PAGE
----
LYONS — Above the fireplace at the Wayne County Action Program’s new home at 51 Broad St. is a framed black-and-white photo of Don Colvin, the former Savannah supervisor who served in the office for 48 years.
It’s there for good reason. Colvin was the catalyst for the beginnings of the Wayne CAP, the human service agency that serves people ranging from the very young to the very old.
He served as the agency’s board chairman for many years and watched it grow to serve many more people — anything from Head Start programs for children to weatherization and heating assistance for those in need.
He no doubt would be especially proud to see the agency’s new home in a renovated building that once housed the Lyons Community Center. On Friday, Wayne CAP leaders, employees and board members, as well as a number of state and county officials, celebrated the agency’s new home, not so far from its previous “new” home on Church Street.
His longtime friend, Wayne CAP Executive Director Janelle Cooper, pointed to Colvin’s meeting in the mid-1960s with Robert F. Kennedy, then a U.S. Senator, at Trombino’s, with Congressman Frank Horton also in attendance. Money was out there for new programs to help people in need, said Kennedy, and Colvin helped steer some of them to Wayne County with an agency like Wayne CAP in mind.
“He had the vision to know Wayne County could grow something fabulous,” Cooper told the crowd on a brilliantly sunny morning prior to the ceremonial ribbon cutting by State Assemblyman Brian Manktelow, who sold the building to Wayne CAP for $150,000 after investing $250,000 of his own money in improvements.
Larry Ruth, current president of the agency’s board of directors, credits the late supervisor as well.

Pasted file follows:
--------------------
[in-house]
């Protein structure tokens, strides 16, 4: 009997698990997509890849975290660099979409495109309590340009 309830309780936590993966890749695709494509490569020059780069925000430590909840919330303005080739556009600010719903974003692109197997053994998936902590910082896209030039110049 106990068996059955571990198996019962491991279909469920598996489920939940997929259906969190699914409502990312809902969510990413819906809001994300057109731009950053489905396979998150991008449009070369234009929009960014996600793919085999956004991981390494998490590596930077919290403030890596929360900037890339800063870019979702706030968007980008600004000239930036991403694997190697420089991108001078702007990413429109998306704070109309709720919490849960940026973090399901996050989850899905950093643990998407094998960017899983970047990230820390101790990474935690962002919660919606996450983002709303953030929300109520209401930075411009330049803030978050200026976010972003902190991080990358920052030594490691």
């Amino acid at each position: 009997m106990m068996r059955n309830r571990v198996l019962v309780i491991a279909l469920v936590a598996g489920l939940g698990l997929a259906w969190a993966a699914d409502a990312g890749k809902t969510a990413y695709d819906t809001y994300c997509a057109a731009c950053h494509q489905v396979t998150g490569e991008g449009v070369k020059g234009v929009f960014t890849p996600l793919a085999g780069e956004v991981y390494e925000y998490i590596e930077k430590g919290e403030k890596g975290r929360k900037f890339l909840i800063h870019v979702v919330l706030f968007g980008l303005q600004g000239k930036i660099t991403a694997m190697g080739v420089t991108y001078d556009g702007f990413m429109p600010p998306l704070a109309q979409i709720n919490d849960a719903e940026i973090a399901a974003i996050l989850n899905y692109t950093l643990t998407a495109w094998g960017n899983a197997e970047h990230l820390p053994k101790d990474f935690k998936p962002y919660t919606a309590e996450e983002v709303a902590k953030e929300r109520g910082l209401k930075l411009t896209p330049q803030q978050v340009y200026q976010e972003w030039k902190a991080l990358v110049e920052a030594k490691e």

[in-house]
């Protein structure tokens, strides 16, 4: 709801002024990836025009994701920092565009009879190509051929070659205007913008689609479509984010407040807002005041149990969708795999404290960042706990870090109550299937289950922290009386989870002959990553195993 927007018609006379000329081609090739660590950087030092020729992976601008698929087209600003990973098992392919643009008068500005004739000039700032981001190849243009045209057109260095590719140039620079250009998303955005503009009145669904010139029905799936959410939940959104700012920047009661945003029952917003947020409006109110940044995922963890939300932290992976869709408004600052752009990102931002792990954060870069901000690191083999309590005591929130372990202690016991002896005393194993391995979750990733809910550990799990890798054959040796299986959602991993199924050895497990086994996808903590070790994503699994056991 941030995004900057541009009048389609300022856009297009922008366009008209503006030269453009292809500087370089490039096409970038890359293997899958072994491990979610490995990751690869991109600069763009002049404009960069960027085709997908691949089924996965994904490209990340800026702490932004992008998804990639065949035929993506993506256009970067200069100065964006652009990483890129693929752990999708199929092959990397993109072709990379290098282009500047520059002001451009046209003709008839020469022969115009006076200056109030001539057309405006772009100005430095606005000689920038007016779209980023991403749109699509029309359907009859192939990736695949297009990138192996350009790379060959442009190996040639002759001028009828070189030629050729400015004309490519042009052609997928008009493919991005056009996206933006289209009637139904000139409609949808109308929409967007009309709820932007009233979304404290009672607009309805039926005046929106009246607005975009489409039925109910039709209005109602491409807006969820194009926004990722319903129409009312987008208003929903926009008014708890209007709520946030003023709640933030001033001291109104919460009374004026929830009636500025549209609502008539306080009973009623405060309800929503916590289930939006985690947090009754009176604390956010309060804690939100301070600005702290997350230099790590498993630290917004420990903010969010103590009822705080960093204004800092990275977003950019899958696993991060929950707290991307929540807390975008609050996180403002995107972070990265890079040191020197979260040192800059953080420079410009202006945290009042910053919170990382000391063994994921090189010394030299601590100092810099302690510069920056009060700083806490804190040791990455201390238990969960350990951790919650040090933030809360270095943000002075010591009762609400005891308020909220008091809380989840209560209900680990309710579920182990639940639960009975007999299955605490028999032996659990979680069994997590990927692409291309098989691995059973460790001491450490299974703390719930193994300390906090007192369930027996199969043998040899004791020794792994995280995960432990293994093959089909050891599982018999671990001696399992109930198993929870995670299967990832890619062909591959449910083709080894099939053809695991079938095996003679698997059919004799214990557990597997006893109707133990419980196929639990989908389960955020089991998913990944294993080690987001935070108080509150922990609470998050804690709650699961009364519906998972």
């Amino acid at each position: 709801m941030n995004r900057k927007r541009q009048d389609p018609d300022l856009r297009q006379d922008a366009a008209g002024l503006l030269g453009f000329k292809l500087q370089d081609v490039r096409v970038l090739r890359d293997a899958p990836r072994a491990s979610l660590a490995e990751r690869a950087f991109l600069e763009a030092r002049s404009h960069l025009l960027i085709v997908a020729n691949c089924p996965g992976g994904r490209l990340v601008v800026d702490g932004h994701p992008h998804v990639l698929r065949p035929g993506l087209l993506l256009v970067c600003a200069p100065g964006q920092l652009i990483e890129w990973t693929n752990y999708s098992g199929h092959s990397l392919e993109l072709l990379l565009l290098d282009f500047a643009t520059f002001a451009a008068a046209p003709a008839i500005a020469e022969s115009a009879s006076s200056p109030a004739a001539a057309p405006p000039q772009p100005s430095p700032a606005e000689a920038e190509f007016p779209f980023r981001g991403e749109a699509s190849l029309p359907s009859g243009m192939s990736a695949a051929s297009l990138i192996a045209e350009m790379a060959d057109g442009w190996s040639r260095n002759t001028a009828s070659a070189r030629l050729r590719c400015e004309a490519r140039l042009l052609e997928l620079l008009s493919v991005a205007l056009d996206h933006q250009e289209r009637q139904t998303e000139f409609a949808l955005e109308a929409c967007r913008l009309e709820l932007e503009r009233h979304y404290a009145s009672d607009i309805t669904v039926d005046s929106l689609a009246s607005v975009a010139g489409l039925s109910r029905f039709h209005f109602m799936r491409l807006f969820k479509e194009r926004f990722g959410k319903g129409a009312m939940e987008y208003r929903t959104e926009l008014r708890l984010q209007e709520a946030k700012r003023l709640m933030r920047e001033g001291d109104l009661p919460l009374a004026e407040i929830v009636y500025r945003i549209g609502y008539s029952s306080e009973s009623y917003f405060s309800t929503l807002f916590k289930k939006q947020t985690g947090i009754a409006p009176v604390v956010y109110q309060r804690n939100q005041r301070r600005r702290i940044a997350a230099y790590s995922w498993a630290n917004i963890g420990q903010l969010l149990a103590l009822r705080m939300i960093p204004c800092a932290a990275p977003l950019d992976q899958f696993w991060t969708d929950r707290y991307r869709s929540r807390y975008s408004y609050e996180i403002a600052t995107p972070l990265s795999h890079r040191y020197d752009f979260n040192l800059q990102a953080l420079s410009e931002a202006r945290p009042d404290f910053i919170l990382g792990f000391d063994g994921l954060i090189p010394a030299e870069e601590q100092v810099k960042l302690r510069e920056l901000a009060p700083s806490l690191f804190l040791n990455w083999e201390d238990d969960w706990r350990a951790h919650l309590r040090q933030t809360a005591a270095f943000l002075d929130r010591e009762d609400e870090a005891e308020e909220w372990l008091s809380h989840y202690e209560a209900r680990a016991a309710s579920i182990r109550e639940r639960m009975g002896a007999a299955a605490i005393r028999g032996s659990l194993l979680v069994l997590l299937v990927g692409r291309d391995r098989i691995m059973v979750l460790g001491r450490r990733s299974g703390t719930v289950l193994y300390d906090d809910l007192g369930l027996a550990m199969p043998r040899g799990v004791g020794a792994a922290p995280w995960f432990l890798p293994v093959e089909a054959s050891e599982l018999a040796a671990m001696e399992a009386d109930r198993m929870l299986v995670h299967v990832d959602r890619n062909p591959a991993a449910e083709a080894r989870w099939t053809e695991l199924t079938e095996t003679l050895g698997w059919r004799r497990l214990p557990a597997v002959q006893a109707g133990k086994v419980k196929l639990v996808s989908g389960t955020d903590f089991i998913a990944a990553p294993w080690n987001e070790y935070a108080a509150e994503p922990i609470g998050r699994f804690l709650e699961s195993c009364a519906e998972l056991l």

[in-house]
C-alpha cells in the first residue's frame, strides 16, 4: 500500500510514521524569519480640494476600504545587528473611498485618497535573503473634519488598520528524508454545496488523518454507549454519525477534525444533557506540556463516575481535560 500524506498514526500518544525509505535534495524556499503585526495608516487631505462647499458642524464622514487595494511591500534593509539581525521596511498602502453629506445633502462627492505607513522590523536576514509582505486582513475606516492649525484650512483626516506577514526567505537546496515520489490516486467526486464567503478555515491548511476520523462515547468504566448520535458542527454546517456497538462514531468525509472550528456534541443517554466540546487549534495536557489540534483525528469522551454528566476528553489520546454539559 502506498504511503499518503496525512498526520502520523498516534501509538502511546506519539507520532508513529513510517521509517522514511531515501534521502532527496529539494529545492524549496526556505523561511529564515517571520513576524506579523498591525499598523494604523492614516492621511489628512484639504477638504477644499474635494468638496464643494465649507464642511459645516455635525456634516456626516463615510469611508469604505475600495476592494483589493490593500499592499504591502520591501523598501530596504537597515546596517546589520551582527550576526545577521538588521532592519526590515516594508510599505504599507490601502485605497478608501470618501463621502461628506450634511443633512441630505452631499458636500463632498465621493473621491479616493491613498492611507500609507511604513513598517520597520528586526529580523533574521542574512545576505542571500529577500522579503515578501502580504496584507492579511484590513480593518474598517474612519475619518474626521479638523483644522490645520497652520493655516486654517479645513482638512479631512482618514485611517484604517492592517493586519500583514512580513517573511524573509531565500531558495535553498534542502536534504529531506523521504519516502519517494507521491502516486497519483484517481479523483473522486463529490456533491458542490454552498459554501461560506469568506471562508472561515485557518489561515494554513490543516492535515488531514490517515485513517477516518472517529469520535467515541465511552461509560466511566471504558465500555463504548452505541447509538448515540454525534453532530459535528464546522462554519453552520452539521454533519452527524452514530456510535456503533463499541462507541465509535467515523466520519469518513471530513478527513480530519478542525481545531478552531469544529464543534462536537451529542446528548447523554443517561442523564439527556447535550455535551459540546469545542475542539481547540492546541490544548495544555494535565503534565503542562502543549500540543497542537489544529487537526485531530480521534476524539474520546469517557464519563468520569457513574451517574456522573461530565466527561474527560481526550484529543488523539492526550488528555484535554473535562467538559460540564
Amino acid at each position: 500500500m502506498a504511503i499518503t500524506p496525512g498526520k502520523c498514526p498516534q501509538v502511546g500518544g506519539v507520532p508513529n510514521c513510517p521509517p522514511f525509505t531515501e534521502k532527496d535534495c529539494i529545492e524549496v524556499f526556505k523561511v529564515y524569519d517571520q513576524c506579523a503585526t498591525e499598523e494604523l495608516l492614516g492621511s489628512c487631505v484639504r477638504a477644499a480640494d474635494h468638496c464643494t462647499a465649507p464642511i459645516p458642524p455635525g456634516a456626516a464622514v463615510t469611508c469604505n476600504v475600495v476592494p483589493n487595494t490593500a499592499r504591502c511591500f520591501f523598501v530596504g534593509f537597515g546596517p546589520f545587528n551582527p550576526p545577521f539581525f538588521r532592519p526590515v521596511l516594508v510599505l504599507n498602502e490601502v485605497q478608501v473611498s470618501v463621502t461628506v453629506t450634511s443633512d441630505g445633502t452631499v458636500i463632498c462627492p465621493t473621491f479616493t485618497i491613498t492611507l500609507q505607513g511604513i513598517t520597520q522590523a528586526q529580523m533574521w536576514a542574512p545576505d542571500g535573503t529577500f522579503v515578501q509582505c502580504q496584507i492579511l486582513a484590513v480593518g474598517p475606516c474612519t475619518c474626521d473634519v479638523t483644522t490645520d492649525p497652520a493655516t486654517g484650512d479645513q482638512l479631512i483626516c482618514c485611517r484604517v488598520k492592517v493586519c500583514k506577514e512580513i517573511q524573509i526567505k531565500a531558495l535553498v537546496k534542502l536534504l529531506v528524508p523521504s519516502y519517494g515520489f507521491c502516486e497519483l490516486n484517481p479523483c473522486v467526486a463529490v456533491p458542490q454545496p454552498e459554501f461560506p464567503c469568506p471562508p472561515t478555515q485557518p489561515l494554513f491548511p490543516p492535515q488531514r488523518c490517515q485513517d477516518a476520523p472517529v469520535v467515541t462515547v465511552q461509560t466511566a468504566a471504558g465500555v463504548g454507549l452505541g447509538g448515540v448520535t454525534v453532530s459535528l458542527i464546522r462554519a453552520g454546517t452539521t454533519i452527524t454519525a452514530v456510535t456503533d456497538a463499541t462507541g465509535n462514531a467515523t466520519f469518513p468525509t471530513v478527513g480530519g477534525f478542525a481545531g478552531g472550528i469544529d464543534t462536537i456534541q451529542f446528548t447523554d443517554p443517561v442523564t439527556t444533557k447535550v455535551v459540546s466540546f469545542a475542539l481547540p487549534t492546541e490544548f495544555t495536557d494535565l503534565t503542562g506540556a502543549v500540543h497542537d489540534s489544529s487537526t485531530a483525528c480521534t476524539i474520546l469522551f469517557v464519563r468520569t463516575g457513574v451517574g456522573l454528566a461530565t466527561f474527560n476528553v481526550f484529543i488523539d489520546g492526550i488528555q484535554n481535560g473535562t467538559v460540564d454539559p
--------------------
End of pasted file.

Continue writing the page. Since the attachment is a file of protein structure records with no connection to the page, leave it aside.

“This (building) goes back to Don Colvin,” he said prior to the ribbon-cutting ceremony. “This was his vision. He is the father of this. It’s been a dream, a vision, to get as many departments under one roof.”
Ryan Robbins, who heads the agency’s weatherization program, was heavily involved in overseeing the project, for which Gorham-based Chrisanntha Construction Corp. was general contractor. The agency spent $435,000 on renovations in the project’s first phase of converting the former gymnasium into offices.
The second phase — renovating the former home, which connects to the small gym — will begin when additional funds are found. The agency is seeking grants to help pay for the work, Robbins said.
More Wayne CAP agencies — spread among offices in various parts of the county — will move into the historic home when renovations for the second phase are complete. Some, such as Head Start, will stay in their respective locations.
Work converting the former gym into administrative offices was expected to start in early 2020, but was delayed when COVID-19 shut down non-essential work for months, Robbins said. The project picked up in August, he said, and was finished at the end of November.
The renovation stayed under budget and was finished 1 1/2 months ahead of schedule, said Robbins. Wayne CAP staffers pitched in to help, including doing the painting.
“It was all hands on deck,” he said.
Ruth credited the former Lyons supervisor, Manktelow, whose wife, Crystal, is an agency administrator, with helping the agency by selling the property far below market value.
“They (the price) don’t come any better than that,” said Ruth. “He’s been so community oriented. That’s how he operates. He looked out for the welfare of the community. He wanted something good to happen here.”
In remarks made prior to the ribbon-cutting, Manktelow, who served on the Wayne CAP board for nine years, said he believes the agency is best served by being in Lyons.
“I can’t think of a better home for this building,” he said. “It was a blessing to me because we wanted to see this building used.”